Ethan Hawke: Talking tough about young love
By Elizabeth Kiem
You just gotta respect an Oscar-nominated movie star who shows some democratic values. When Ethan Hawke appeared on the cover of a local publication weeks before The Hook was slated to talk with him about his new novel, Ash Wednesday, I cringed. Nobody likes to get scooped, after all. But the newspaper Hawke had granted an interview was the Jefferson Madison Regional Library’s monthly– and that, I think, is pretty cool for a fresh young celebrity author.
“Hey, it’s definitely more interesting than doing an interview for GQ,” says Hawke about talking to local media. “I have a feeling by the time I’m through, I’ll have an interesting sense of the country.”
After eight weeks in China where his wife, Uma Thurman, is filming a movie, Hawke is back in the country to promote his book, and he’s stopping next Monday in Charlottesville. Beyond a vaguely recalled trip to Monticello some years ago, Hawke has little to say about the choice of venue, which stands out starkly from the other stops– Chicago, Boston, Seattle, New York, deferring to his publisher’s own ideas of “interesting literary communities.”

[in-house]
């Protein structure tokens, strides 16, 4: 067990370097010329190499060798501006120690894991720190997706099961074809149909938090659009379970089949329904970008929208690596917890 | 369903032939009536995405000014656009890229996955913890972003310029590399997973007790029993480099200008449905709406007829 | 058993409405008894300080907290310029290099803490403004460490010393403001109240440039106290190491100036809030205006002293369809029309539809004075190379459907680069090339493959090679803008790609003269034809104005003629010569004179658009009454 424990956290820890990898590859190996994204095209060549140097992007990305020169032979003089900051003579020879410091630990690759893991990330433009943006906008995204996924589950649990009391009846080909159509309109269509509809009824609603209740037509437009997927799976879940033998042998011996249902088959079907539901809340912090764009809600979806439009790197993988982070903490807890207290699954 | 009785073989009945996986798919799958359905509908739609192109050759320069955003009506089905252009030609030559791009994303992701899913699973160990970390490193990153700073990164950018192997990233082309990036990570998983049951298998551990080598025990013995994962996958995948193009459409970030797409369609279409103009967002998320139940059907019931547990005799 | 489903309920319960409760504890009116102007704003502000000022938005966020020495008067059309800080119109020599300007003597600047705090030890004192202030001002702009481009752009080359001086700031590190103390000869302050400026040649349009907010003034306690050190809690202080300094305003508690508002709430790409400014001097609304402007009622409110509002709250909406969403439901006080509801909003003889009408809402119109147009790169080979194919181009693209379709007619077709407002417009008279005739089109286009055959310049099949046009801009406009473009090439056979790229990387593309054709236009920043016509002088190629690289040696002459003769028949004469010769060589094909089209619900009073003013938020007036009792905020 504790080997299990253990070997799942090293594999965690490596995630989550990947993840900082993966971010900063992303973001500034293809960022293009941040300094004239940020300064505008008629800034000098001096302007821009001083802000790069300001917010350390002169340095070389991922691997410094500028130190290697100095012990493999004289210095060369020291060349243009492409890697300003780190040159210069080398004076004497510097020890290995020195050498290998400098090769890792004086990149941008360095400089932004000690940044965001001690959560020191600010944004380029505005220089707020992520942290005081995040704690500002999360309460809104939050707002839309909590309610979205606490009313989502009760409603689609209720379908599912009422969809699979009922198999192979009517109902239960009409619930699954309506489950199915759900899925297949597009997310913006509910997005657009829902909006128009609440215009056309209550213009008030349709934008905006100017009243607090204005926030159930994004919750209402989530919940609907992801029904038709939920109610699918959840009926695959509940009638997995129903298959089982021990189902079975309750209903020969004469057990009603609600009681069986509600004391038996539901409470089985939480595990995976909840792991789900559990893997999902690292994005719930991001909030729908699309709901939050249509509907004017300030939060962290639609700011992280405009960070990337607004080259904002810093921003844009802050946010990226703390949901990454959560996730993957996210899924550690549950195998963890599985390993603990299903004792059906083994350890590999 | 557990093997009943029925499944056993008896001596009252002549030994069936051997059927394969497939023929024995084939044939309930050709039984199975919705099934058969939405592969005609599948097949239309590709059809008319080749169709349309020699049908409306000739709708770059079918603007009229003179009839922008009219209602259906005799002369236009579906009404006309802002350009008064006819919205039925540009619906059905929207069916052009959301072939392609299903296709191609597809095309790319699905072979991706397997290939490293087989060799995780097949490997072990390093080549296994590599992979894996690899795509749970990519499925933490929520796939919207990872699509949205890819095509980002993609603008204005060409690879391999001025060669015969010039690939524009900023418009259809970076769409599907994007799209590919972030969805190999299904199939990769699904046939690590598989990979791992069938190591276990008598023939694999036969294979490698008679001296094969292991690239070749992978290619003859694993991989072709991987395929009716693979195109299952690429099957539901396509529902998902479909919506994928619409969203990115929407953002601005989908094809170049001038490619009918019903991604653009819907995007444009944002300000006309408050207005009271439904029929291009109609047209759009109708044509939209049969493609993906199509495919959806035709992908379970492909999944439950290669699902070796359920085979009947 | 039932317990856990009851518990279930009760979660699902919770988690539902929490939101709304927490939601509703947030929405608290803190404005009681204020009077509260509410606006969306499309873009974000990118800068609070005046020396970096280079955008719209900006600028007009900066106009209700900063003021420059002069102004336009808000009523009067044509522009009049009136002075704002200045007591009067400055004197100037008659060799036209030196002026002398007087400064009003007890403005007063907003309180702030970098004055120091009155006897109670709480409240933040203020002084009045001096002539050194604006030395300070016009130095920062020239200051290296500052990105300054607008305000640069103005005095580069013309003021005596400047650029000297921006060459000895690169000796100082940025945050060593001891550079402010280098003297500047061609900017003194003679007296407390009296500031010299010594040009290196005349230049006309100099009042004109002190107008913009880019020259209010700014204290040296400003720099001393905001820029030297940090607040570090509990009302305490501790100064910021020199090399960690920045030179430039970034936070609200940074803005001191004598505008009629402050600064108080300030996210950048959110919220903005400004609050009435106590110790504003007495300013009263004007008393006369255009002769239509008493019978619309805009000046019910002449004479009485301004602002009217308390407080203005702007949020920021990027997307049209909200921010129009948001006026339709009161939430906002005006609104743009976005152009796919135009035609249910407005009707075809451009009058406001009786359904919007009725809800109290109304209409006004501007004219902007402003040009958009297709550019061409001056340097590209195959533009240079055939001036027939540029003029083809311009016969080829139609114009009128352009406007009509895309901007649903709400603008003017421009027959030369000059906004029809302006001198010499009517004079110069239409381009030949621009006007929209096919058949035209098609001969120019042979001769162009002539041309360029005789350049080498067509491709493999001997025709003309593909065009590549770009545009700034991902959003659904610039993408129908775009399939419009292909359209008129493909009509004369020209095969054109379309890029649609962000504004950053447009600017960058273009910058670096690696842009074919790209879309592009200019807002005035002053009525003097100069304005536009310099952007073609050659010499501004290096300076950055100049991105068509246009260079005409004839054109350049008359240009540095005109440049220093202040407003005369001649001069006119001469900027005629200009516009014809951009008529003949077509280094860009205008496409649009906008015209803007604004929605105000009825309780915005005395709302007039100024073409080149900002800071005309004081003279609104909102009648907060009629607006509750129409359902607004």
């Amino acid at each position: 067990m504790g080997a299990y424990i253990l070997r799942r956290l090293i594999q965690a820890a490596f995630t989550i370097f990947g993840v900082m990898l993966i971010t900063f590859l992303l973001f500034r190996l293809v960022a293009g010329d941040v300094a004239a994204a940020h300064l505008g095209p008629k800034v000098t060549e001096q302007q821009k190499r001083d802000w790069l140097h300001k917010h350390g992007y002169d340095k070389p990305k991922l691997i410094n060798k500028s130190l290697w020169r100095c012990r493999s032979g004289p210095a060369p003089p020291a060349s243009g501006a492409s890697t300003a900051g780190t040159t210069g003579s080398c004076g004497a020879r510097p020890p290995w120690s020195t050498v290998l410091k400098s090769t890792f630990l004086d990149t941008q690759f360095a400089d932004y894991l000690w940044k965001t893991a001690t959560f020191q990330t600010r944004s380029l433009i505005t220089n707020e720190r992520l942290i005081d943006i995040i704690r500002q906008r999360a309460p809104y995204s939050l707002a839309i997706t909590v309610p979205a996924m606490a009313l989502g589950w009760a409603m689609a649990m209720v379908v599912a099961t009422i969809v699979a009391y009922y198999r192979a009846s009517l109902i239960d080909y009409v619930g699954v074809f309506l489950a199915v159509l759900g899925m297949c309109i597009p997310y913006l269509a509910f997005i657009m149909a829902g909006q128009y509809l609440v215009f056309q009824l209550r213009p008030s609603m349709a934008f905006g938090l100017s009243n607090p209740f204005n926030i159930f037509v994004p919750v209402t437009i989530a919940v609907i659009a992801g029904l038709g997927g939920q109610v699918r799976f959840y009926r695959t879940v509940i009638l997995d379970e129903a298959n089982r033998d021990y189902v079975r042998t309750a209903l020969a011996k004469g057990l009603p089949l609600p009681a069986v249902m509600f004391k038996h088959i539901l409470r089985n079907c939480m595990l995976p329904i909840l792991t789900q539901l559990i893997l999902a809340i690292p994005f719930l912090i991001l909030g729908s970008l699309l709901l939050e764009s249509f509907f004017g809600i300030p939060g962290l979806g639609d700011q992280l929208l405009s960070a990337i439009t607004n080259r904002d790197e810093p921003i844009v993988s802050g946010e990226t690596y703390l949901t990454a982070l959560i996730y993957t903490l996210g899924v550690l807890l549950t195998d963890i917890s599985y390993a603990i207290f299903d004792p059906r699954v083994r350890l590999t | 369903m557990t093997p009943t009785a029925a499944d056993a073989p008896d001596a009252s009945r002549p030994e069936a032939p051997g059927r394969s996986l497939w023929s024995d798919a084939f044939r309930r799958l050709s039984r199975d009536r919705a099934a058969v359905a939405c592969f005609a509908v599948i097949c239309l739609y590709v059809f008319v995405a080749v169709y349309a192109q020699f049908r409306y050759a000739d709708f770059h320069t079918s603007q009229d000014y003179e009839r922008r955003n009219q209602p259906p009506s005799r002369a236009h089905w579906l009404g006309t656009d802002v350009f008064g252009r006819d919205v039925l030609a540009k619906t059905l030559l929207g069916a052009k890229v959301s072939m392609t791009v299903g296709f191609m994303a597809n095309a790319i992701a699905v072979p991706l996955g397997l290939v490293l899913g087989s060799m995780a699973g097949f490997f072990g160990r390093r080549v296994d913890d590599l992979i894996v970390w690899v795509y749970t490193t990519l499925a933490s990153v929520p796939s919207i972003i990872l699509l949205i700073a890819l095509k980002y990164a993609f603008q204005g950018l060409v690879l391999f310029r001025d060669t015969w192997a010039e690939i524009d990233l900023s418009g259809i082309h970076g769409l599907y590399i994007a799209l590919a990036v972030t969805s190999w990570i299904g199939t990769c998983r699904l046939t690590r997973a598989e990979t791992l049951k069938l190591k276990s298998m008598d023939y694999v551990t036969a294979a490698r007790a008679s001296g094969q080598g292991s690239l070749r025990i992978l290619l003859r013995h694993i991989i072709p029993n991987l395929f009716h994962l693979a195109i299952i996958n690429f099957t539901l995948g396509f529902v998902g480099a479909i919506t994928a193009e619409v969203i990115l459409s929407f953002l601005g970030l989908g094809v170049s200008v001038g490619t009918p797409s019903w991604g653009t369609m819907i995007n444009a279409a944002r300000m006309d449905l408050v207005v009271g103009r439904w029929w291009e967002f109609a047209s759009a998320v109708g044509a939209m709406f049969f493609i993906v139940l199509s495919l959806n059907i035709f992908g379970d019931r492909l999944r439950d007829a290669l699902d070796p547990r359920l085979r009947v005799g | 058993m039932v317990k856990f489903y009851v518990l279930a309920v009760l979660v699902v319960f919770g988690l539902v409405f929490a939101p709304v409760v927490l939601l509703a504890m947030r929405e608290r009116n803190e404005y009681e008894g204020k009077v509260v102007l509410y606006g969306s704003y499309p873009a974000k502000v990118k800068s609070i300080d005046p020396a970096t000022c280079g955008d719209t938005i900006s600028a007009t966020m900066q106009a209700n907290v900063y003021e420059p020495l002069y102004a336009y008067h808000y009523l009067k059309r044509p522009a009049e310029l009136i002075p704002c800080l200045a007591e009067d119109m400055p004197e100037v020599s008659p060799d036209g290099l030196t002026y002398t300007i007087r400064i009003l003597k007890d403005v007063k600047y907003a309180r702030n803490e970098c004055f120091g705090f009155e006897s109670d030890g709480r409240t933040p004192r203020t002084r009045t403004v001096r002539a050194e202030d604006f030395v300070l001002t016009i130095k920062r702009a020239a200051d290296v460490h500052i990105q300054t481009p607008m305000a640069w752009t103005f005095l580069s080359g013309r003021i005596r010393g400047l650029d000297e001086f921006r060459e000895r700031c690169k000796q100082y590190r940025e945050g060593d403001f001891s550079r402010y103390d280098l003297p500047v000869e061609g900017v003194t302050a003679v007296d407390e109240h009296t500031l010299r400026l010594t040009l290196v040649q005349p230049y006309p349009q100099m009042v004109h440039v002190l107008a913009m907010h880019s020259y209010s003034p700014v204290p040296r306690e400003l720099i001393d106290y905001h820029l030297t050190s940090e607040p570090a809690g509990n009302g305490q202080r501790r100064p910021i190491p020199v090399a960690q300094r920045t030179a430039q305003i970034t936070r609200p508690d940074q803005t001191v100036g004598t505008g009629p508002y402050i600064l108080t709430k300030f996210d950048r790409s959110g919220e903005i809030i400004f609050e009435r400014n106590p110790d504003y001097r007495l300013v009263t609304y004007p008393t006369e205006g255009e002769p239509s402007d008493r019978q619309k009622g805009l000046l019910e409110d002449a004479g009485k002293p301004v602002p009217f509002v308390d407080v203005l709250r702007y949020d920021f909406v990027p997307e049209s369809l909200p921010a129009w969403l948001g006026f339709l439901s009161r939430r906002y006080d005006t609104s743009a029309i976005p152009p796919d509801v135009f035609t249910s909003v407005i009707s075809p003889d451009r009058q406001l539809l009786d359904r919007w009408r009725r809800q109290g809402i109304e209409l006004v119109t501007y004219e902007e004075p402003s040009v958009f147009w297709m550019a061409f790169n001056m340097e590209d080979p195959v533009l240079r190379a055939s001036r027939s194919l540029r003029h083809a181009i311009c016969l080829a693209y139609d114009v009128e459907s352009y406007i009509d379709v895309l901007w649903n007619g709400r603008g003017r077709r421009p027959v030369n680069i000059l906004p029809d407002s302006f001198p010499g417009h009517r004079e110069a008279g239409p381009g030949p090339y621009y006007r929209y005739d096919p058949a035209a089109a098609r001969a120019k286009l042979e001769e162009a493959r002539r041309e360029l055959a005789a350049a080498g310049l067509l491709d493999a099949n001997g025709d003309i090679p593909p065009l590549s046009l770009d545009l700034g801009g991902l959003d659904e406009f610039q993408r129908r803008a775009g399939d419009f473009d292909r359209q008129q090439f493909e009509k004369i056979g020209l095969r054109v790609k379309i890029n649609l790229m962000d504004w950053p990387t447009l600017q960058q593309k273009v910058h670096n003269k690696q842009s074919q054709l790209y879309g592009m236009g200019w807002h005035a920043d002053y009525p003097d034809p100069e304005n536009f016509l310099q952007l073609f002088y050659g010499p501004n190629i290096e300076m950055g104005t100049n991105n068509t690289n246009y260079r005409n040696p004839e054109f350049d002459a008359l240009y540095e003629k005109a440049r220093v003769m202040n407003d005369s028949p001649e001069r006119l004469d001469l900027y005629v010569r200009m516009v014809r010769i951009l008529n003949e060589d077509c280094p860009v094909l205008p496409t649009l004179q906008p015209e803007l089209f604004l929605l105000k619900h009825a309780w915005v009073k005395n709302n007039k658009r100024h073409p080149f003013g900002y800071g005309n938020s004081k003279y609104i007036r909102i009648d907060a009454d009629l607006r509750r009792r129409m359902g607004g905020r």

Still, it’s tempting to think that a subconscious determination on the part of the author routed the tour. A novel about wayward love and belated commitment, Ash Wednesday is a story about leaving places behind. While its Texas-bound protagonists speed through Times Square and Bourbon Street fueled on fear, hope, and first trimester hormones, it is the small towns and bus depots in between that best represent their inner journey.
“That’s one of the great things about novels,” says Hawke. “So often, we are not where we are. We’re sitting in a diner in Cleveland or something, but really, your head is back in eighth grade.”
Jimmy Heartsock, the frantically emotional hero of Ash Wednesday spends a lot of time with his head “back in eighth grade” somewhere. His graceful, melancholy girlfriend Christy does the same in the passenger seat. But on the road, they begin to crawl into each other’s heads, getting a better grasp on each other’s hearts. Hawke’s training as an actor is evident in the natural cadence of his dialogue.
“The way she talks, I’m starting to like you,” a Catholic priest says to Jimmy after listening to Christy’s rationale for marriage.
And that’s about how it feels to read Ethan Hawke’s new novel.
Ethan Hawke will perform selections from Ash Wednesday in the McIntire Amphitheatre on UVA Grounds Monday, June 29 at 8pm. In case of inclement weather, the event will be held in the auditorium of the Chemistry Building on McIntire Road. The book signing follows a special screening of Hawke’s directorial debut, Chelsea Walls, at 4pm in the basement of Newcomb Hall. Reading is free and open to the public. Screening is ticketed. For more information call UVA Bookstore, 924-1073.